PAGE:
Animal models are used throughout discovery, development, preclinical testing, and production phases of new medicines and vaccines. Pharmaceutical and biotechnology companies use animals in the research and development of candidate compounds. In addition, regulatory agencies require that all new prescription drugs and biologics be subjected to thorough efficacy and safety testing prior to licensing. These requirements are in place to not only prevent potentially dangerous products from reaching human clinical trials and eventually the market, but also to ensure that only effective medications reach patients. In this context, many pharmaceutical companies state that NHPs are used when no other acceptable alternative exists and that the usual goal of using NHPs is to evaluate efficacy and safety as a final step prior to testing in humans. Several pharmaceutical companies no longer use chimpanzees, including GlaxoSmithKline, which has an official published policy indicating it has voluntarily ended the use of great apes, including chimpanzees, in research and will no longer initiate or fund studies (GlaxoSmithKline, 2011).
Committee analysis of the use of chimpanzees in the private sector was hindered by the proprietary nature of the information. However, based on limited publications and public non-proprietary information, it is clear that the private sector is accessing both the whole-animal model as well as stored biological samples (Carroll et al., 2009; Olsen et al., 2011). In addition, from data provided by the four NCRR-supported centers, the committee learned that from 2006 to 2010, 144 chimpanzees were used for efficacy, safety, and pharmacokinetic (PK) studies, suggesting that chimpanzees have been a part of the process of drug and/or vaccine development. These data do not make clear, however, which of these studies were funded by private companies and which, if any, were funded by the federal government. In addition, between 2005 and 2010, more than 300 requests for biological samples have come from individuals or groups with private funding, but, again, it was not possible to determine what percentage was funded by industry (Abee, 2011b; Langford, 2011; Rowell, 2011).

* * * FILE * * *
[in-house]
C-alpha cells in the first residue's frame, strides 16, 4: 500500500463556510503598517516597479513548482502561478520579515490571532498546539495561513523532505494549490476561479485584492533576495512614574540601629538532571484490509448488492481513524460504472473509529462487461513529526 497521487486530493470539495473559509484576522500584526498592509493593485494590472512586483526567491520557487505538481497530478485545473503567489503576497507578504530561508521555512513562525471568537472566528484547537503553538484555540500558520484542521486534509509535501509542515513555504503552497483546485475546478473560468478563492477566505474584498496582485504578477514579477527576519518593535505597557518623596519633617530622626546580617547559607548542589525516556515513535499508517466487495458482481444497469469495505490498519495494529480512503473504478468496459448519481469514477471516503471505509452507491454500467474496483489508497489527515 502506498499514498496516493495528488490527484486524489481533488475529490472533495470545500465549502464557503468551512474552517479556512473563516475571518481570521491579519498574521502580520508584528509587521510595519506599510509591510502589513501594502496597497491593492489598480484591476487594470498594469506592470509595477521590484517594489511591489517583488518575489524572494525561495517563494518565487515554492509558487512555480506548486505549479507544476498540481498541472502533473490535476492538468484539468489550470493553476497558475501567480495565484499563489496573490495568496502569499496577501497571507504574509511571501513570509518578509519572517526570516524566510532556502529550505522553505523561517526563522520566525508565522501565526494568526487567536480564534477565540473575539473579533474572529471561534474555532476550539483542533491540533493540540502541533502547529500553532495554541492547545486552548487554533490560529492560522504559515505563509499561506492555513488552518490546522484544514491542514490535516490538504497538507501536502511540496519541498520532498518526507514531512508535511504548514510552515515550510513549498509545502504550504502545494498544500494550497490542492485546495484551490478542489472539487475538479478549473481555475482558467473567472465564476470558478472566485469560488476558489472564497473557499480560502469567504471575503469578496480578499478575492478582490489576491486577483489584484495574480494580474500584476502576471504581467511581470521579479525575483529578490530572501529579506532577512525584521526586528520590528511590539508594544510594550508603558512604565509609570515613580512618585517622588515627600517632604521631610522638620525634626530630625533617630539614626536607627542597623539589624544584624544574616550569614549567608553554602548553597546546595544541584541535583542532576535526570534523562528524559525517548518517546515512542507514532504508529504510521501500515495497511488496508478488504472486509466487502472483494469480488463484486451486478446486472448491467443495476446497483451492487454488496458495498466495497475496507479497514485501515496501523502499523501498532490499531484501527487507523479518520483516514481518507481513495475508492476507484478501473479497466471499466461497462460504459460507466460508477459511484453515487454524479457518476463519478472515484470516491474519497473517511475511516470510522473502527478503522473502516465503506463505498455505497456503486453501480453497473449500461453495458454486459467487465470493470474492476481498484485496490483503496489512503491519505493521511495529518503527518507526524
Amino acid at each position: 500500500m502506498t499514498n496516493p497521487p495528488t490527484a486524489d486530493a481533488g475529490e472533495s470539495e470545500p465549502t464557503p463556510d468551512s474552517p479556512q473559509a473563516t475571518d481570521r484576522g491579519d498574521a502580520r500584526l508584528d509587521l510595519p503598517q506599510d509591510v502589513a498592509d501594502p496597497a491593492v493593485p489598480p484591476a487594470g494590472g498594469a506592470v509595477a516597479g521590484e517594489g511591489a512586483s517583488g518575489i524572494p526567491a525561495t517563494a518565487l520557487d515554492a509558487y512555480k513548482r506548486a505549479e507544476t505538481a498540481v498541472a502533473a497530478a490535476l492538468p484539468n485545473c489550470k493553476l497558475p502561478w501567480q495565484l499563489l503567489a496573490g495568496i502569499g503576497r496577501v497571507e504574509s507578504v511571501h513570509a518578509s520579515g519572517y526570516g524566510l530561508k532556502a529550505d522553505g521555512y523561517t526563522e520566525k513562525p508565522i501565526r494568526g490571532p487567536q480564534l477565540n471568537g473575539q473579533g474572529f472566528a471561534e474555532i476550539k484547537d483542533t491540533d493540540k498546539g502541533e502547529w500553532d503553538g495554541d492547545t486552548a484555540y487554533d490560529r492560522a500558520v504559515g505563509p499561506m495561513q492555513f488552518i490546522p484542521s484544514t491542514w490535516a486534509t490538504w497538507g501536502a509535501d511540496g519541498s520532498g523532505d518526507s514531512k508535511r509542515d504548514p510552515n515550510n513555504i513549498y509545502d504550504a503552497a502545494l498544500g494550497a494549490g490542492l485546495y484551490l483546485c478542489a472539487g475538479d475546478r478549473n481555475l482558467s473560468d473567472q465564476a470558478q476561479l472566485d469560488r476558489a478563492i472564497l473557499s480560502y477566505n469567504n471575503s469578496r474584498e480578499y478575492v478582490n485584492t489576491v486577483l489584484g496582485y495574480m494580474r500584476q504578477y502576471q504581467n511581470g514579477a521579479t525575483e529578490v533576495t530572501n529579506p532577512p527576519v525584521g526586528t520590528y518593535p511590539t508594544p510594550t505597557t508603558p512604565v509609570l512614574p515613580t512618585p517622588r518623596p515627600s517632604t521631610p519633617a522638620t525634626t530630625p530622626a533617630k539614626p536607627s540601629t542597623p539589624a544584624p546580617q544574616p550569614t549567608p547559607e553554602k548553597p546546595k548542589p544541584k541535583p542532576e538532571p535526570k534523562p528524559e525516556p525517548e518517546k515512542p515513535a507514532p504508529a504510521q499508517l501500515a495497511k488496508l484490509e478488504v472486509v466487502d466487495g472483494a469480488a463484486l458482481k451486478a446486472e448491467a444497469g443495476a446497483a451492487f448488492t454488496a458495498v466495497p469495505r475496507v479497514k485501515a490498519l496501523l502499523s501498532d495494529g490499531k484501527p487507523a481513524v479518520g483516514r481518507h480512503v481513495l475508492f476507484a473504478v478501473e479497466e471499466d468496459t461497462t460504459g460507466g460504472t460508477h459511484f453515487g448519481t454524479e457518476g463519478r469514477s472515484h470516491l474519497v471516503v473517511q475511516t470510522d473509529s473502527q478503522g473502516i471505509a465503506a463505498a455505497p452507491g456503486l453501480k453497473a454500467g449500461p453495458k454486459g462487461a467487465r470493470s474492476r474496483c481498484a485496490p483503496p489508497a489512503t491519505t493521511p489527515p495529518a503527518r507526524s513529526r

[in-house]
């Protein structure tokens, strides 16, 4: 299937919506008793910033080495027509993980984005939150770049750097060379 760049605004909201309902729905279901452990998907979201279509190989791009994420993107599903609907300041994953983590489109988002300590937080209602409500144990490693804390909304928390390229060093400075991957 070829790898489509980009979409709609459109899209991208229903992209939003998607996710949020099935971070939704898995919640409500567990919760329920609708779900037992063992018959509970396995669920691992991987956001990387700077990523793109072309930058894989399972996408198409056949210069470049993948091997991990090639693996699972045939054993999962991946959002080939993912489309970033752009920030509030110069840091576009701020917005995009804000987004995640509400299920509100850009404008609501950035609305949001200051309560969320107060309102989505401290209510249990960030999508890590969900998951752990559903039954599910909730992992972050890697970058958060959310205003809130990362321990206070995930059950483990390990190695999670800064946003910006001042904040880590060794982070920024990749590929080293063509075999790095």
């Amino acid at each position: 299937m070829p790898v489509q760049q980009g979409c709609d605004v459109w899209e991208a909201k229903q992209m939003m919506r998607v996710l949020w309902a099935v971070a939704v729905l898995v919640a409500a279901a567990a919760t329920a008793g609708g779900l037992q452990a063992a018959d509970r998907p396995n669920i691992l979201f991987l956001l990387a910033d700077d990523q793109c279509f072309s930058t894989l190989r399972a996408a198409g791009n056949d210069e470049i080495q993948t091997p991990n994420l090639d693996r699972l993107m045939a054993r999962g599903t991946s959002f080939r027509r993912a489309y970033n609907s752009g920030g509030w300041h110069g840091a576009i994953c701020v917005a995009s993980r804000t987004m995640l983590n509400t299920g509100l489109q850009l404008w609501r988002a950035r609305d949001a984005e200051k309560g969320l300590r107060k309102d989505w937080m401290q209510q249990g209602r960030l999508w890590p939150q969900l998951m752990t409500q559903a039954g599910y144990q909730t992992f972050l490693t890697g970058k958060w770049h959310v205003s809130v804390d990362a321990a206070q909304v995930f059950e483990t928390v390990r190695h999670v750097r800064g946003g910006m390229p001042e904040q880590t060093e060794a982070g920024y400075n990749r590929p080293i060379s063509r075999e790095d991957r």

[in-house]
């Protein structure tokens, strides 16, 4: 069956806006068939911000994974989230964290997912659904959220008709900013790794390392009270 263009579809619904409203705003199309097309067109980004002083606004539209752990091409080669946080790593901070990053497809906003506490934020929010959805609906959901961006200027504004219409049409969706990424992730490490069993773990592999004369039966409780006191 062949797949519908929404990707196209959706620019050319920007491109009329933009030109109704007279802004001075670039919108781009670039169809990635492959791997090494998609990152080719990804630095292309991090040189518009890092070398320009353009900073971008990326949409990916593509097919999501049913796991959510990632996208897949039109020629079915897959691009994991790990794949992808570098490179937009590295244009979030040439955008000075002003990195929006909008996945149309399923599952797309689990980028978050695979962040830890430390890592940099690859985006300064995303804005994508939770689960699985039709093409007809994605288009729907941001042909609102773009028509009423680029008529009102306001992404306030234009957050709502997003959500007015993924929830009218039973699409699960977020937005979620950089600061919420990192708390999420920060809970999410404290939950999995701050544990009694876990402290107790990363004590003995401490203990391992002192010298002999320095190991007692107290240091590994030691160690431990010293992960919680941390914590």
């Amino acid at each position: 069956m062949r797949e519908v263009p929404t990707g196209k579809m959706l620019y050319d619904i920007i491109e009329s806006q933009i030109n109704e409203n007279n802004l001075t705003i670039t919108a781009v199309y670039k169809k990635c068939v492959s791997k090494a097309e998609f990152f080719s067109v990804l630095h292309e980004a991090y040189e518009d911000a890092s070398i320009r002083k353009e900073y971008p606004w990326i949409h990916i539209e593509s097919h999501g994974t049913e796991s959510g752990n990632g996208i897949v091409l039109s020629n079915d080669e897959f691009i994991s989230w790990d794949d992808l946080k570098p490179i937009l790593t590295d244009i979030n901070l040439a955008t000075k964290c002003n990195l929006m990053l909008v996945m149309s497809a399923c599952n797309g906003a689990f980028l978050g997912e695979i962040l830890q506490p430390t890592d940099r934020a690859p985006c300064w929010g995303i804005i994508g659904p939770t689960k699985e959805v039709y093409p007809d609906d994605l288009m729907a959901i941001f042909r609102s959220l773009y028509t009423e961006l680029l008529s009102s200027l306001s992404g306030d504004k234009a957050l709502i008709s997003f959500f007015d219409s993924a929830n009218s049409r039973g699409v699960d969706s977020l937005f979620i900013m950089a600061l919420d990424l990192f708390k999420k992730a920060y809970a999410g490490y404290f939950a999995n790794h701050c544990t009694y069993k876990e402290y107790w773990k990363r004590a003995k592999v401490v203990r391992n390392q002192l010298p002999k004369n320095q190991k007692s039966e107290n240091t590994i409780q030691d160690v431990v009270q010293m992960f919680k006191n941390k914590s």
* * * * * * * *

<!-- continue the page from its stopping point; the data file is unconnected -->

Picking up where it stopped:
Use of chimpanzees in the United States is not limited to U.S.-based investigators, agencies, or companies. Between 2005 and 2010, 27 studies were funded by either non-U.S.-based companies or non-U.S.-based academic investigators (Watson, 2011). The majority of these studies were for hepatitis C therapy or vaccine development, with a few additional